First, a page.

FlixChatter Review: Grudge Match

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De Niro and Stallone seems to have a new movie opening every month lately don’t they? Both are their 70s and still going strong, while most of their piers either doing TV shows or take a supporting role in other big films. For example, all of Harrison Ford’s films this year, he played a secondary character, not the lead.

In this new boxing comedy, De Niro and Stallone stars as rival boxers, you can say it’s Rocky vs. La Motta. The film starts out with a flashback of the boxers in their prime, Billy “The Kid” McDonnen (Robert De Niro) and Henry “Razor” Sharp are two of the best boxers in the world back in the early 80s. They’ve both fought one another and hate each other’s guts. After their last fight, which Sharp defeated McDonnen, Sharp decided to walk away from boxing. McDonnen wants a rematch but Sharp refuse to fight him again. BTW, these flashback scenes included another bad CGI effects of making the actors look younger, think of the “young” Jeff Bridges in Tron: Legacy, Hollywood should stop doing this because it looks weird and fake. Flash forward to present day, Sharp is now working at a factory in Pittsburg, he lives in a crappy house and doesn’t have any family, he just takes care of his trainer Lightning (Alan Arkin), who’s living in the home for the elders. McDonnen on the other hand, he’s more successful, he owns a bar and runs a couple of car dealerships in the city. He also still living like a bachelor, he drinks and sleeps with women more than half his age.

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One day the son of Sharp’s former promoter, Dante Slate Jr. (Kevin Hart), shows up at Sharp’s home and tells him he found a way for both of them to make big money. Dante’s not doing well either and wants to be a boxing promoter like his father. Apparently a video game company wants to create a new boxing game and wants Sharp’s to be part of it. Knowing he needs money to pay for the bills that he’s way behind on, he agreed. When he showed up at the video game company to have his body captured for the game, McDonnen was also invited to be part of the game. Of course since these two don’t like one another, they ended up throwing punches and a bunch of people recorded the fight and it went viral online. It received millions of views on YouTube and made the news on Sports Center. Taking advantage of their new found fame, Slate Jr. convinced both of them pick up their gloves and go in the ring for a rematch. After the announcement that these two aging boxers are going back to the ring made national news, Sharp’s ex-girlfriend, Sally Rose (Kim Basinger), shows up and wants to rekindle their relationship. But Sharp’s not interested in seeing her, she slept with McDonnen years ago and got pregnant. At the same time, a young man named B.J., (Jon Bernthal, Shane from The Walking Dead), showed up at a gym where McDonnen was training and tells McDodden that he’s his son. Since he’s never been a father, McDonnen didn’t really know how to act but B.J. told him he didn’t want anything from him, just wanted him to know that he exists.

I know the marketing for this movie made it look like it’s all about De Niro’s and Stallone’s character training for the big fight. But it’s really about the redemption for these two men who’ve made mistakes in their younger years and now they’re trying to right what they did wrong. Of course there are scenes of them training and getting ready for the rematch, there were some nods to their classic films Rocky and Raging Bull.

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I thought the performances by the actors were pretty good, De Niro looked like he had a blast playing the reckless fighter and Stallone was surprisingly effective in his role, yeah he’s pretty much playing Rocky again but he’s Rocky to many people so that’s fine by me. Kevin Hart and Alan Arkin provided the humor in the film, in fact I though Arkin stole every scenes he appeared in. Basinger did a good job of playing the “love interest” in the movie and Jon Burnthal was very good in his role. If he gets to do more films, he could be someone to watch out for, I know he’s done mostly TV work.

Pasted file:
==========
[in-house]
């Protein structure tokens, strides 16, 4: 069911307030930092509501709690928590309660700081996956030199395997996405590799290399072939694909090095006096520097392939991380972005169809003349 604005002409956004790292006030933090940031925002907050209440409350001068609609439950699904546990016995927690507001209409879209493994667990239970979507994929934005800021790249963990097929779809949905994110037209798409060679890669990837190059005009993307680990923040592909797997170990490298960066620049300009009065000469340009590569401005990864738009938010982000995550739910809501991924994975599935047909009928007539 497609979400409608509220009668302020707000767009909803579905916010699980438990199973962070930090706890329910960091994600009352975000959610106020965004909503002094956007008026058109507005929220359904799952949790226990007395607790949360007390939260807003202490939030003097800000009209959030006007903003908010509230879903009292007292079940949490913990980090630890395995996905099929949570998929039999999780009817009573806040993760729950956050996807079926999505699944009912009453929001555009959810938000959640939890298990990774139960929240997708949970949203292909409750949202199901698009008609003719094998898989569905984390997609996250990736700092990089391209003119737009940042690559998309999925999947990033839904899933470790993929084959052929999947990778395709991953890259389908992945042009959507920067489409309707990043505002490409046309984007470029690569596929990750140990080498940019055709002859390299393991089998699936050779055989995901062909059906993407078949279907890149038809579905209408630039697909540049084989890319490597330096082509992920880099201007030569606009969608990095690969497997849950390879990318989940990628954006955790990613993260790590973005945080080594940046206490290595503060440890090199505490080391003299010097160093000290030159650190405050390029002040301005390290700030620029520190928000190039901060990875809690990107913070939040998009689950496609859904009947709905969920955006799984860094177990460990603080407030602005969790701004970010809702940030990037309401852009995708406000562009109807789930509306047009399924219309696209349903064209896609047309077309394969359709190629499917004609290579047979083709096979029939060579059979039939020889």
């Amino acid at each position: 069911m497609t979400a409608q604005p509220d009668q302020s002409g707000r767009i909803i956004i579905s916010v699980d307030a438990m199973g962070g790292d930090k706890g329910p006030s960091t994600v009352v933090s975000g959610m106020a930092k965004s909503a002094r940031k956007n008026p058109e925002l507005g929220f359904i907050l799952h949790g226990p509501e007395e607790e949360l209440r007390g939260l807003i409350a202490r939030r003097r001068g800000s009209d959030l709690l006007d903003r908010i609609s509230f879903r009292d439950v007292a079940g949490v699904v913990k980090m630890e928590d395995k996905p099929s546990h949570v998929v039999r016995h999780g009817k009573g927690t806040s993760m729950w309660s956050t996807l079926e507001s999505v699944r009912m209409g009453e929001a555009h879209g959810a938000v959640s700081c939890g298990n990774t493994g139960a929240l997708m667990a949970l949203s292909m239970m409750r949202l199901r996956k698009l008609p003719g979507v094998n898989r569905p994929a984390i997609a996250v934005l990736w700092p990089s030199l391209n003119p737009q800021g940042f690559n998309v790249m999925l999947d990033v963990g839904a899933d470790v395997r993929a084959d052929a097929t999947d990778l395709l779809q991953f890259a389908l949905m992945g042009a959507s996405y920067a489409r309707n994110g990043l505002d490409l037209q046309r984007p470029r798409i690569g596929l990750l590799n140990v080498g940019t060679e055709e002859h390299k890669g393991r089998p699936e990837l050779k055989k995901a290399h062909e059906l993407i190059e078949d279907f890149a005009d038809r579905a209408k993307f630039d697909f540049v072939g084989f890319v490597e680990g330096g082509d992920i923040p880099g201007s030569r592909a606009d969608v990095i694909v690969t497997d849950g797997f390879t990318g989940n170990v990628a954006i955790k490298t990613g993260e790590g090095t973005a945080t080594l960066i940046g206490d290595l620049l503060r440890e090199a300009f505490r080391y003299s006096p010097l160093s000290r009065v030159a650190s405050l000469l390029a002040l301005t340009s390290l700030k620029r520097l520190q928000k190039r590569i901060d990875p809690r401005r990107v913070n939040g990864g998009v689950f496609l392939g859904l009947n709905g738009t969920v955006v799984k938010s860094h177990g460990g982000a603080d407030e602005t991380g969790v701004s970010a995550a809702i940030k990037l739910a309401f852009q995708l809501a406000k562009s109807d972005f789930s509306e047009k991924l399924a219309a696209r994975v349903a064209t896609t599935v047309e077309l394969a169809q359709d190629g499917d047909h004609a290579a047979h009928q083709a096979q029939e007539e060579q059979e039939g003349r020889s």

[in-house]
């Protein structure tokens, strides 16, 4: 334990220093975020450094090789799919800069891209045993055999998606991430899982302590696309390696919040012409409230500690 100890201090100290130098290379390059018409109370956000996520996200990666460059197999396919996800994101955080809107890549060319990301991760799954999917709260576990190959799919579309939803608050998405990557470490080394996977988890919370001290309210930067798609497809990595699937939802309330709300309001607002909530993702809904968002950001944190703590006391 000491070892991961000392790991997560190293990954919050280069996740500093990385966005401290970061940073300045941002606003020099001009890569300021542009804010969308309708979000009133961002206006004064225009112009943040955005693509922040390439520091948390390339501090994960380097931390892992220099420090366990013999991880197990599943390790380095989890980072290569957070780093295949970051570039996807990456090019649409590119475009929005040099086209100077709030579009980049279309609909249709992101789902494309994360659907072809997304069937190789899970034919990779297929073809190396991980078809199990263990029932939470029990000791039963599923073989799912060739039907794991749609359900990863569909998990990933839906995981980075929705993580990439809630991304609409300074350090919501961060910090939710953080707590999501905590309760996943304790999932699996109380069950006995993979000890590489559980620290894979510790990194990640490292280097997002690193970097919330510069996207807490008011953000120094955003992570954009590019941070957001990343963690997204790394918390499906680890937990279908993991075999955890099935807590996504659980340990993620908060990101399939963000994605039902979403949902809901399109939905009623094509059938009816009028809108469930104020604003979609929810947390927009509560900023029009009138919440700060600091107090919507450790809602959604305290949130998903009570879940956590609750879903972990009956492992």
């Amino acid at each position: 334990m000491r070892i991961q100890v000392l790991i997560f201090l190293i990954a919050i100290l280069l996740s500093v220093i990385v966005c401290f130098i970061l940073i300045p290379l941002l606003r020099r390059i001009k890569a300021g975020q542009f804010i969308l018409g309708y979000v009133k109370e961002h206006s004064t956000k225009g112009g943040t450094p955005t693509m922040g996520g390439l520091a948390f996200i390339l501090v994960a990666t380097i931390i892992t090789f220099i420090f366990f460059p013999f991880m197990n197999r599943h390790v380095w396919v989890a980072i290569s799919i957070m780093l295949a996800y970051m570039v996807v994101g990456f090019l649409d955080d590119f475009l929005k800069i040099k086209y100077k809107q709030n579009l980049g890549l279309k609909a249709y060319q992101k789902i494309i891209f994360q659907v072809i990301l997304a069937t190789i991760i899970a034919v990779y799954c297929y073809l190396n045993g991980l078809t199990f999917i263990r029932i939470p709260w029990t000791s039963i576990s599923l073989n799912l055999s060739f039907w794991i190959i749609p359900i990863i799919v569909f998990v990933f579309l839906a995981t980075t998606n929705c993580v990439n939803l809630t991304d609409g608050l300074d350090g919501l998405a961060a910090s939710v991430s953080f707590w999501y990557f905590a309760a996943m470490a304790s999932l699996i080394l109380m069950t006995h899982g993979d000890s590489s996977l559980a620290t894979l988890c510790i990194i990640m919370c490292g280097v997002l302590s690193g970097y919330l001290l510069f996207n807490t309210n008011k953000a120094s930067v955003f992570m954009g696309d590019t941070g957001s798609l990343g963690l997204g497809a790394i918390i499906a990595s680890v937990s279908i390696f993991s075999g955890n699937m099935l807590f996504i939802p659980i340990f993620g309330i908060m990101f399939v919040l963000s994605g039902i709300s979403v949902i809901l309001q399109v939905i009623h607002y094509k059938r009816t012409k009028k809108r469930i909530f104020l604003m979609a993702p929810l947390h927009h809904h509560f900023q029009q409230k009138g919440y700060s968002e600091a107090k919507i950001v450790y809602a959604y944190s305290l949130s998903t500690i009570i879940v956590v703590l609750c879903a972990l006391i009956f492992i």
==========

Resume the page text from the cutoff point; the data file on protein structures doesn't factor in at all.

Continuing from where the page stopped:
Director Peter Segal kept everything light, nothing was over the top and the pacing was good. I’m sure it wasn’t easy making a movie where there’s no villain and have people cheering for both of the leads. The final climatic fight scene was well staged, although De Niro looked way too out of shape but again he’s in his 70s so he did the best he could.

I don’t really have anything negative to say about this movie, it’s a heartwarming story that will entertain fans of the leads and you’ll have some good laughs. The movie never took itself too seriously and as long as you don’t go into it with huge expectations, you’ll have a good time.

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What do you think of Grudge Match and the pairing of Sly and De Niro?

FlixChatter Review: Escape Plan

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Sly Stallone and Arnold Schwarzenegger ruled the box office throughout the 80s and most of the 90s but have never shared a screen together until they appeared in the two Expendables films. But Arnold’s appearance was more of a cameo in those films, now finally the two action hero icons are together for the first time in a prison set action thriller that reminded me of Lock Up, Tango & Cash and John Woo’s Face/Off.

Ray Breslin (Stallone) is a structural-security expert, what he does is basically pretends to be an inmate in some of the highly secured federal prisons in the country, he breaks out and tells the warden that his prison has security flaws. So after another successful breakout to start the film, Breslin and teammates which includes his partner Lester Clark (Vincent D’Onofrio), his lover Abigail Ross (Amy Ryan) and a computer hacker expert Hush (Curtis Jack aka 50 Cents), were approached by a CIA lawyer named Jessica Miller (Caitriona Balfe) for another big project. Miller wants Breslin to go into a highly secured prison known as The Tomb, a place so highly secured that not even the US government knows about it. Miller suspects that there are some security flaws and wants Breslin to find them. Breslin and his team were hesitant at first since they fear it might not be safe for him to go there but when Miller offered a payday of $5mil, they all said yes.

Once Breslin arrived at The Tomb, he realized he’s in over head and have to deal with the sinister warden Hobbes (Jim Caviezel) and his right hand man Drake (Vinnie Jones). Knowing that he might not be able to get out, he decided to partner up with another inmate named Emil Rottmayer (Arnie), it seems Rottmayer has something that Hobbes wants but he refuses to give it to him. Most of the movie took place at the prison and both Breslin and Rottmayer are trying to figure a way to escape the place. I think anyone who have seen prison set action thrillers in the past will know what you’re getting into. Expect to see lots of fist fights, shootouts and big explosions. Originally the film was called The Tomb and was supposed to open back in August but with the box office failures of The Last Stand and Bullets to the Head, the studio decided to push the release date back to the less crowded fall season. I think it’s a good decision to change the title since The Tomb sounded like a movie about super natural or something.